And The Academy Award Goes Too……

–originally posted on deadspin.com–

If The Oscars Nominated Good Movies, They Wouldn’t Be The Oscars

If The Oscars Nominated Good Movies, They Wouldn't Be The Oscars

For 363 days a year, nobody gives a fuck about the Academy of Motion Picture Arts and Sciences. Today is one of the two remaining days, when suckers care—and other suckers pretend to care—about who gets nominated for the Oscars, which are worthless trash and always have been.

So today is the day for rounding up the snubs. The great director, who has never won an Oscar, was not even nominated for directing that great film. The other great directors didn’t get directing nominations, either. The fantastic genre pictures were left out of the prestige categories. And, of course, there was an incredible lack of diversity among the 20 performers—all of them white—nominated for the four acting awards: “a big problem,” as The New Republic’s Grierson and Leitch, formerly of Deadspin, wrote. A problem for whom? Certainly not for people flogging the fiction of this gross party for celebrities as something worthy of your attention!

All of this registers differently when you consider what the Academy Awards really are. The Academy of Motion Picture Arts and Sciences, the organization that awards Oscars, is a bullshit invitation-only honorary society of a few thousand Hollywood assholes, and Hollywood is a provincial shithole populated almost exclusively by stupid, vain people with bad taste. The Academy Awards exist—and have only ever existed—for the express purpose of celebrating the aspirational sensibilities of these people, just about the most despicable group of human beings west of Congress. These are the people who found Driving Miss Daisy important and Do the Right Thing unmentionable, carrying the legacy of forebears who just didn’t think Howard Hawks and Alfred Hitchcock measured up.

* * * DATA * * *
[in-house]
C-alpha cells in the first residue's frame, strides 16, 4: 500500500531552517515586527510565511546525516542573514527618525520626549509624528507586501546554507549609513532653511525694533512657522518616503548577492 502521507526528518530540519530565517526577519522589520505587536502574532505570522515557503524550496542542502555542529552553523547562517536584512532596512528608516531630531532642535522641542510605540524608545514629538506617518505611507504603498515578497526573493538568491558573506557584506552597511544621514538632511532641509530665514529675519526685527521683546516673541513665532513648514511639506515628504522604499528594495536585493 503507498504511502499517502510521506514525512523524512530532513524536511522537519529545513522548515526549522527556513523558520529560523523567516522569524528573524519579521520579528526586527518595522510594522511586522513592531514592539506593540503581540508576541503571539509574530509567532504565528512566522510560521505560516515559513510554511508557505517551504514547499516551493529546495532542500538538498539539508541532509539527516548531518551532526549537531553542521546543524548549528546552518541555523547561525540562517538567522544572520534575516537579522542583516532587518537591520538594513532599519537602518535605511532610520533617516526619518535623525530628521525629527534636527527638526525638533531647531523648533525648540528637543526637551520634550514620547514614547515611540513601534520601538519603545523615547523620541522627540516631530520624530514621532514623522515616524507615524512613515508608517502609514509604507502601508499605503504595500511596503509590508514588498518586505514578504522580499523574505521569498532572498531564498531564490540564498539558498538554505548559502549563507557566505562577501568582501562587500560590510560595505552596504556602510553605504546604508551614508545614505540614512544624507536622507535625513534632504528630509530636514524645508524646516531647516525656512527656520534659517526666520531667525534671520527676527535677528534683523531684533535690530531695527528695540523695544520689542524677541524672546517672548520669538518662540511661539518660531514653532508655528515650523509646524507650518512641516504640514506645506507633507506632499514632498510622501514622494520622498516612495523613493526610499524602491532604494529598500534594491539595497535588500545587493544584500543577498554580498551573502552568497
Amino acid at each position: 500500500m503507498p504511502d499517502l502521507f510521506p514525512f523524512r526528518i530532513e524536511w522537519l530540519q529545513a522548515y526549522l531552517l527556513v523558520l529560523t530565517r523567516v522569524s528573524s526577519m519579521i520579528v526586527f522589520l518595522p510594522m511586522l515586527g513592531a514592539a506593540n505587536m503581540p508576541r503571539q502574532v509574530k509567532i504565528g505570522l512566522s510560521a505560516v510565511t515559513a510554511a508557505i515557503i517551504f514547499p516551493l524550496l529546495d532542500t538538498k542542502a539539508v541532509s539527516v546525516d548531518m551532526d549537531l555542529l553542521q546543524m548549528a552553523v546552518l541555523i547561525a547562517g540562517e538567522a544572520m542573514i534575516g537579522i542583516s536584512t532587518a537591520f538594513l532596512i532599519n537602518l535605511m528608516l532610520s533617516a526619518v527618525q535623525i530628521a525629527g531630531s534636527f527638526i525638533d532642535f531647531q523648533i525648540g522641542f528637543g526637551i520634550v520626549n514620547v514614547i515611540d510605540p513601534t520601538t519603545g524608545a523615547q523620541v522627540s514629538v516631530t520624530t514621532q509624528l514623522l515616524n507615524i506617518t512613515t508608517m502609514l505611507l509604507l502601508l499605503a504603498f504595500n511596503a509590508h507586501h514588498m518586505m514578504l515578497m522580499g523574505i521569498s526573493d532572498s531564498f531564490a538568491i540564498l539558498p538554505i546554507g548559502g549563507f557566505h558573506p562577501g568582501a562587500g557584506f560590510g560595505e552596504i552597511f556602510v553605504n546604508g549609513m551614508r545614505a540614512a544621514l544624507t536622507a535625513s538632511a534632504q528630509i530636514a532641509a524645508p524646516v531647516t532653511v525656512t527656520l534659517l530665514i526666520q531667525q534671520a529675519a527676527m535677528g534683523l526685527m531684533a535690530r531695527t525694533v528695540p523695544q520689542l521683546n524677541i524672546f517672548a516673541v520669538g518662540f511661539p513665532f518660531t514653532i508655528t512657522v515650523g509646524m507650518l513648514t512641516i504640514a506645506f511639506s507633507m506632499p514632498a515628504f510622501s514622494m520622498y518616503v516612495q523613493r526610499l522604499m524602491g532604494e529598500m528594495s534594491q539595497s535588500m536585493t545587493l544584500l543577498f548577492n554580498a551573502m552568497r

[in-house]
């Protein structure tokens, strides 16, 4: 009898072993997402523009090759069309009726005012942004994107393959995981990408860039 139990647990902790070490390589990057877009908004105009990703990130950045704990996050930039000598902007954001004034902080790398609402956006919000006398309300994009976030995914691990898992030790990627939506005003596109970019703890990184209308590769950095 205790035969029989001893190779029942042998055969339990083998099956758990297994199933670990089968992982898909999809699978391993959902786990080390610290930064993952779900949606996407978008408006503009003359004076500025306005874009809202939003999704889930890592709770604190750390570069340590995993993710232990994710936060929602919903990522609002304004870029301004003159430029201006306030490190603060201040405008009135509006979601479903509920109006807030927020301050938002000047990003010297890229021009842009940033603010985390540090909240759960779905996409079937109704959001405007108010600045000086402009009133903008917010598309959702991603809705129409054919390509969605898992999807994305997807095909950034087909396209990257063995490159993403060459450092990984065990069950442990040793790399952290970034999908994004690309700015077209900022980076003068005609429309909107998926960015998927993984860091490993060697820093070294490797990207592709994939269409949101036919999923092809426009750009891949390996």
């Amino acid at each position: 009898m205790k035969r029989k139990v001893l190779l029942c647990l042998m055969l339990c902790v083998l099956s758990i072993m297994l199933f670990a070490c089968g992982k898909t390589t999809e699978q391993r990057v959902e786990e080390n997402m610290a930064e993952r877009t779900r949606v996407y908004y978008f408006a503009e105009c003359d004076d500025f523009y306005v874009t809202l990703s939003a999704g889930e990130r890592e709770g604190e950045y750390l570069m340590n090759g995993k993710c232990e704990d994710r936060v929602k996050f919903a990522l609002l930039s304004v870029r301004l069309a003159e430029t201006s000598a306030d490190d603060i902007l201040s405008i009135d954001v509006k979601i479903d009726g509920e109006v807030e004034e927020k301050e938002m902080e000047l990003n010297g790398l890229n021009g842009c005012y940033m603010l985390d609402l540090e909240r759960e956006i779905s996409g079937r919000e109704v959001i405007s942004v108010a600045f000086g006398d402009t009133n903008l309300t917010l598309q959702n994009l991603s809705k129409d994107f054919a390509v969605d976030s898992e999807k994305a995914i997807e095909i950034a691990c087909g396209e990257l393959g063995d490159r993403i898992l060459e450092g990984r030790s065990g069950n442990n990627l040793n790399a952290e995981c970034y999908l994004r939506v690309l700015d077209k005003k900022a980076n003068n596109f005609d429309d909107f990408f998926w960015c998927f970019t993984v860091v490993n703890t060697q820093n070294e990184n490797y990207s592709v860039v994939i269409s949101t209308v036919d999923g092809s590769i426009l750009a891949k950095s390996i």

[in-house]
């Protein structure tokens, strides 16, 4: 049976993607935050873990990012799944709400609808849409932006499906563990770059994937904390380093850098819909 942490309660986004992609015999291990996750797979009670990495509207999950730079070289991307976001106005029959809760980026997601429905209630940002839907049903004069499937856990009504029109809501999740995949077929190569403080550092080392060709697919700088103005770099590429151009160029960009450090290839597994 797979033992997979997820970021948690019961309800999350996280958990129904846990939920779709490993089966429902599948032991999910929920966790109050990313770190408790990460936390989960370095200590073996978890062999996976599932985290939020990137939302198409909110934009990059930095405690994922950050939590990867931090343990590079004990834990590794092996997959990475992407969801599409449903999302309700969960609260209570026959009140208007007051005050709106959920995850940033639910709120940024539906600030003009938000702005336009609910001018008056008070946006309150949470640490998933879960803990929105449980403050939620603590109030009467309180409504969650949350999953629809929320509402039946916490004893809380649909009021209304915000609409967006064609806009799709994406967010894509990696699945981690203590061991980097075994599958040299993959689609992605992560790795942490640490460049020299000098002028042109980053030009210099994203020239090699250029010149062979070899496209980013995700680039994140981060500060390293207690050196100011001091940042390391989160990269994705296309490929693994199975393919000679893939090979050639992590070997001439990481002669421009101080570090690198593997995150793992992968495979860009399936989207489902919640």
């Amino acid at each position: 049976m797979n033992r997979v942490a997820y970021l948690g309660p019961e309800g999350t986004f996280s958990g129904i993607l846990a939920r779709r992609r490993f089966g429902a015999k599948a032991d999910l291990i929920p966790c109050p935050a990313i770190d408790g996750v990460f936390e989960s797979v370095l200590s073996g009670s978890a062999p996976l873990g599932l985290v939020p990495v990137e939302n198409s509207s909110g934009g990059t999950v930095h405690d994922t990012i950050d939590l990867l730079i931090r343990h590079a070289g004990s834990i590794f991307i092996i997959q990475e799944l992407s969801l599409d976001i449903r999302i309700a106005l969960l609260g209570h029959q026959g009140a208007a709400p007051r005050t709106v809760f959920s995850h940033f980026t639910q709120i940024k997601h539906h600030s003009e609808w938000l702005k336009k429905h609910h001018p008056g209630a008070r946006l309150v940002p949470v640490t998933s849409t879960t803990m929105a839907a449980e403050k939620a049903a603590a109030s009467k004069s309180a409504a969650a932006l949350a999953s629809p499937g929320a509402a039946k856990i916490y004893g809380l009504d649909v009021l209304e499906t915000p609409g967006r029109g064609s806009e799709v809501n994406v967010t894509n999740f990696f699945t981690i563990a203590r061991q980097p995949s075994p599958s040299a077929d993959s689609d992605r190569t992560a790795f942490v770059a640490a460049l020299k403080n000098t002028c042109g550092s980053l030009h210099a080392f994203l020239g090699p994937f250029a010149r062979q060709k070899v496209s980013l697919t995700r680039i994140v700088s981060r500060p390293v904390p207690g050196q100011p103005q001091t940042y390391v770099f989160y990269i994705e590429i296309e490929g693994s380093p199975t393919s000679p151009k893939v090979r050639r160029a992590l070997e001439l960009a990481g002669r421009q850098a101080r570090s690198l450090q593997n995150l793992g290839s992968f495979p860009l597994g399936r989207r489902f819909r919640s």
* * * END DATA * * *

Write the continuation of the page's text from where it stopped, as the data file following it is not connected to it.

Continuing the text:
The leading complaint today is that all 20 performers nominated for the four acting awards are white, as they were last year. That is not a betrayal of the mission of the Oscars, though; it’s an accurate representation of the fact that these are the awards of the backward establishment of a backward industry. In a sane world, fans would complain when their favorite films, filmmakers, and performers did get Oscar nominations. If you loved Carol, which didn’t get nominated for Best Picture, congratulations: As of today, it officially is not the same kind of movie as Forrest Gump. The milquetoast taste, bigotry, and self-regard the nominations reveal has been on abundant display every single day for more than 80 years, in your local cineplex, in the form of the movies these industry clowns crank out every week. How can you act surprised by this, let alone offended? Placing value on those same clowns’ choice of movies to award is precisely like rending your shirt because your favorite restaurant didn’t make Guy Fieri’s list of top places to eat.

Take a scroll through the history of Academy Award nominees and winners. The Academy routinely gives its highest award, Best Picture, not just to the second- or third-best movies on offer at the expense of better ones, or to safe movies at the expense of daring ones, or to white-friendly ones at the expense of ones less representative of Hollywood’s institutional racial homogeneity, but to actual bad movies—movies that are shitty all on their own, measured not just against their competition but against any reasonable ideas of what makes a movie good.

Driving Miss Daisy’s designation as Best Picture of 1989 is ludicrous not because a better, more ambitious, and more honest movie like Do the Right Thing didn’t get nominated, but because Driving Miss Daisy is maudlin, trite, insulting, and hamfisted. It neither attempted or achieved anything of value in the field of filmmaking. If it had been 1989’s most meritorious film (it so wasn’t) the appropriate response would have been to cancel the awards show altogether and replace it with a dark night of repentance and apology. The Academy actively loved it. The Academy is trash.